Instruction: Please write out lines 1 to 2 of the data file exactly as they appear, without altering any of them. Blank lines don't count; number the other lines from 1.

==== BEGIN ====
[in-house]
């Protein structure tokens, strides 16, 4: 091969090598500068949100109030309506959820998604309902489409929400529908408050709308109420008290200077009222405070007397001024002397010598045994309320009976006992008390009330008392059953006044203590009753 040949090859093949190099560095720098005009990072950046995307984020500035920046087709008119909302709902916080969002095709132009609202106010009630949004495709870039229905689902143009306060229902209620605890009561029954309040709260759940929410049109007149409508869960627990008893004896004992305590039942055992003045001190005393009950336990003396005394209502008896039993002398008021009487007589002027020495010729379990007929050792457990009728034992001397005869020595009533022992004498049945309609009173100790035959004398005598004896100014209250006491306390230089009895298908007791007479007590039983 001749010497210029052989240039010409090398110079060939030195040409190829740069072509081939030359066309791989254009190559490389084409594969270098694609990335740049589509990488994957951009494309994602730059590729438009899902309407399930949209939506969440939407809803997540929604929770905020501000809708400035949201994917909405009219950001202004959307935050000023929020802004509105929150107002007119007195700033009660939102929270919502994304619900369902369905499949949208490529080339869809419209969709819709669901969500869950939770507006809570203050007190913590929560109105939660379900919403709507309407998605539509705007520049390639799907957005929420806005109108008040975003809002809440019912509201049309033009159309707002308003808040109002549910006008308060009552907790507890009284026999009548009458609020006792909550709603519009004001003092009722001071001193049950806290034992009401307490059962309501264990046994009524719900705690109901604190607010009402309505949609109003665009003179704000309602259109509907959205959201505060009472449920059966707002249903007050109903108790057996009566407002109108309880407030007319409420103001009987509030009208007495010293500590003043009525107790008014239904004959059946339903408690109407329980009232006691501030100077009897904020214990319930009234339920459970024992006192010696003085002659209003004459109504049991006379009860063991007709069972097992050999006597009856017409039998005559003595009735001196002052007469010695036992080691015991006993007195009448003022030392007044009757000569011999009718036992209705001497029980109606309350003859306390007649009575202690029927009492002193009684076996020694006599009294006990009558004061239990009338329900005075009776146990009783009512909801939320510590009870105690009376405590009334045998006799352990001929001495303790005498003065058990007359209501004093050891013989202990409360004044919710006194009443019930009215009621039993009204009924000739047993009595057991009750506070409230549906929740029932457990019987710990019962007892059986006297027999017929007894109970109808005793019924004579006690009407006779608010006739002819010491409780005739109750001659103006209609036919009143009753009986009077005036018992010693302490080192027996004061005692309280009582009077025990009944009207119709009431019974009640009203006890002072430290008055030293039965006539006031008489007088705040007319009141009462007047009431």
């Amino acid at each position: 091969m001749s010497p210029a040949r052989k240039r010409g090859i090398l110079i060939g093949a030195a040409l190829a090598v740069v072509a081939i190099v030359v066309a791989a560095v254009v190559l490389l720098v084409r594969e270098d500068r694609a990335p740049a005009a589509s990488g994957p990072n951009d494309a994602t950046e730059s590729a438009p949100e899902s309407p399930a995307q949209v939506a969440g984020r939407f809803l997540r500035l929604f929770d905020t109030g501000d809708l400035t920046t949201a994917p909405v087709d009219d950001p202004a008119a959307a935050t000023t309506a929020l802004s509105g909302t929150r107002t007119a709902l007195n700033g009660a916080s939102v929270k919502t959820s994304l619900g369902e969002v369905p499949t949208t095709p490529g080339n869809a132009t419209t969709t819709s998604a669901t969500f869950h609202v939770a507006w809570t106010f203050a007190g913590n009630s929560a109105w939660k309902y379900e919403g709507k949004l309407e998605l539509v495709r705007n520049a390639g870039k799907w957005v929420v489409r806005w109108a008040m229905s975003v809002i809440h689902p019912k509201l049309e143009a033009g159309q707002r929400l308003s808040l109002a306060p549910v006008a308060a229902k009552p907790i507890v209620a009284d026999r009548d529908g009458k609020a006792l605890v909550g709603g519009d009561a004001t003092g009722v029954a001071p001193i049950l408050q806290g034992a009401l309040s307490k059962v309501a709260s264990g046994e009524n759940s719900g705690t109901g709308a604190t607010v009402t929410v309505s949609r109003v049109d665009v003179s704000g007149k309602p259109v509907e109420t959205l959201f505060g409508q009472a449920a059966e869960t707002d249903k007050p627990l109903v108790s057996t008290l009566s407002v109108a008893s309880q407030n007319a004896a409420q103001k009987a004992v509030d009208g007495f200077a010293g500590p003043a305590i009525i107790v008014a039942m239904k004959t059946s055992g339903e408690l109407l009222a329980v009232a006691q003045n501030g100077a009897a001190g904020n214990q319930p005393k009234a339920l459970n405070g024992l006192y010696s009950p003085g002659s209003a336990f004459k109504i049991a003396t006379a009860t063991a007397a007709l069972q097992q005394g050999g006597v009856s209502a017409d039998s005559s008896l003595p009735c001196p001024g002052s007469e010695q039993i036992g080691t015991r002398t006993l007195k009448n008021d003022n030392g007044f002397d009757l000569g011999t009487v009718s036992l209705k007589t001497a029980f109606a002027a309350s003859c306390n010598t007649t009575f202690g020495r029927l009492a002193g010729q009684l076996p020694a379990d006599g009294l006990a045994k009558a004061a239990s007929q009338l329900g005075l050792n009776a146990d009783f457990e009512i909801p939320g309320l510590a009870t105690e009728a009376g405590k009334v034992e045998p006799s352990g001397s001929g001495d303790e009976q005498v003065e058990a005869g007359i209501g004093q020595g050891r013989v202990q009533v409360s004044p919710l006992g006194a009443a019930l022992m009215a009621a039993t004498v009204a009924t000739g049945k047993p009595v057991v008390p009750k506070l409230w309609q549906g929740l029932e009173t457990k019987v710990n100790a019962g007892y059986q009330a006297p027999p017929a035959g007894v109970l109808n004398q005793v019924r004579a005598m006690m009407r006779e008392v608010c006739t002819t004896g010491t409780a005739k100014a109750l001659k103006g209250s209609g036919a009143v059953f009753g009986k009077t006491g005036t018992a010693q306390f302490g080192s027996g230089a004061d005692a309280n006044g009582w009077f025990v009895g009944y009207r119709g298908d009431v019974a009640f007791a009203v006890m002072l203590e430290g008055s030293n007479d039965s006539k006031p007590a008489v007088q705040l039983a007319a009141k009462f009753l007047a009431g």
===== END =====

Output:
[in-house]
């Protein structure tokens, strides 16, 4: 091969090598500068949100109030309506959820998604309902489409929400529908408050709308109420008290200077009222405070007397001024002397010598045994309320009976006992008390009330008392059953006044203590009753 040949090859093949190099560095720098005009990072950046995307984020500035920046087709008119909302709902916080969002095709132009609202106010009630949004495709870039229905689902143009306060229902209620605890009561029954309040709260759940929410049109007149409508869960627990008893004896004992305590039942055992003045001190005393009950336990003396005394209502008896039993002398008021009487007589002027020495010729379990007929050792457990009728034992001397005869020595009533022992004498049945309609009173100790035959004398005598004896100014209250006491306390230089009895298908007791007479007590039983 001749010497210029052989240039010409090398110079060939030195040409190829740069072509081939030359066309791989254009190559490389084409594969270098694609990335740049589509990488994957951009494309994602730059590729438009899902309407399930949209939506969440939407809803997540929604929770905020501000809708400035949201994917909405009219950001202004959307935050000023929020802004509105929150107002007119007195700033009660939102929270919502994304619900369902369905499949949208490529080339869809419209969709819709669901969500869950939770507006809570203050007190913590929560109105939660379900919403709507309407998605539509705007520049390639799907957005929420806005109108008040975003809002809440019912509201049309033009159309707002308003808040109002549910006008308060009552907790507890009284026999009548009458609020006792909550709603519009004001003092009722001071001193049950806290034992009401307490059962309501264990046994009524719900705690109901604190607010009402309505949609109003665009003179704000309602259109509907959205959201505060009472449920059966707002249903007050109903108790057996009566407002109108309880407030007319409420103001009987509030009208007495010293500590003043009525107790008014239904004959059946339903408690109407329980009232006691501030100077009897904020214990319930009234339920459970024992006192010696003085002659209003004459109504049991006379009860063991007709069972097992050999006597009856017409039998005559003595009735001196002052007469010695036992080691015991006993007195009448003022030392007044009757000569011999009718036992209705001497029980109606309350003859306390007649009575202690029927009492002193009684076996020694006599009294006990009558004061239990009338329900005075009776146990009783009512909801939320510590009870105690009376405590009334045998006799352990001929001495303790005498003065058990007359209501004093050891013989202990409360004044919710006194009443019930009215009621039993009204009924000739047993009595057991009750506070409230549906929740029932457990019987710990019962007892059986006297027999017929007894109970109808005793019924004579006690009407006779608010006739002819010491409780005739109750001659103006209609036919009143009753009986009077005036018992010693302490080192027996004061005692309280009582009077025990009944009207119709009431019974009640009203006890002072430290008055030293039965006539006031008489007088705040007319009141009462007047009431």